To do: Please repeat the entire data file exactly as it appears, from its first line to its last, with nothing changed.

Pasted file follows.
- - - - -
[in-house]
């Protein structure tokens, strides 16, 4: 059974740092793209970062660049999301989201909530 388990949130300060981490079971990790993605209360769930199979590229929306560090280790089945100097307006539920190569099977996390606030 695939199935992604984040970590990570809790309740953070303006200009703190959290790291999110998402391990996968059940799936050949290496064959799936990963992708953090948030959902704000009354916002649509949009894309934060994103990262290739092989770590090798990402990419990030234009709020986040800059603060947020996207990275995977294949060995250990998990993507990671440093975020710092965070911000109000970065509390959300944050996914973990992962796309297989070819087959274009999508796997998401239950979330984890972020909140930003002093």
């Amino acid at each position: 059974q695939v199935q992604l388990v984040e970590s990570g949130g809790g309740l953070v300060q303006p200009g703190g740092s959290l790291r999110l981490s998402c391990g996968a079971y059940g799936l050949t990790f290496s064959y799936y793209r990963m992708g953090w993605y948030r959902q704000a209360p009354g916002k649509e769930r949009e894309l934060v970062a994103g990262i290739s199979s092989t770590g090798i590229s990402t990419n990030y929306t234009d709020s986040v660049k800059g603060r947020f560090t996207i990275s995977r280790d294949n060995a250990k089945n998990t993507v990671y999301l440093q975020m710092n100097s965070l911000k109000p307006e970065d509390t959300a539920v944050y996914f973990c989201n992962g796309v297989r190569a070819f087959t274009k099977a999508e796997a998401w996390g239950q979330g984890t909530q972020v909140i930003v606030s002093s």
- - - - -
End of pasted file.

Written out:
[in-house]
């Protein structure tokens, strides 16, 4: 059974740092793209970062660049999301989201909530 388990949130300060981490079971990790993605209360769930199979590229929306560090280790089945100097307006539920190569099977996390606030 695939199935992604984040970590990570809790309740953070303006200009703190959290790291999110998402391990996968059940799936050949290496064959799936990963992708953090948030959902704000009354916002649509949009894309934060994103990262290739092989770590090798990402990419990030234009709020986040800059603060947020996207990275995977294949060995250990998990993507990671440093975020710092965070911000109000970065509390959300944050996914973990992962796309297989070819087959274009999508796997998401239950979330984890972020909140930003002093």
């Amino acid at each position: 059974q695939v199935q992604l388990v984040e970590s990570g949130g809790g309740l953070v300060q303006p200009g703190g740092s959290l790291r999110l981490s998402c391990g996968a079971y059940g799936l050949t990790f290496s064959y799936y793209r990963m992708g953090w993605y948030r959902q704000a209360p009354g916002k649509e769930r949009e894309l934060v970062a994103g990262i290739s199979s092989t770590g090798i590229s990402t990419n990030y929306t234009d709020s986040v660049k800059g603060r947020f560090t996207i990275s995977r280790d294949n060995a250990k089945n998990t993507v990671y999301l440093q975020m710092n100097s965070l911000k109000p307006e970065d509390t959300a539920v944050y996914f973990c989201n992962g796309v297989r190569a070819f087959t274009k099977a999508e796997a998401w996390g239950q979330g984890t909530q972020v909140i930003v606030s002093s």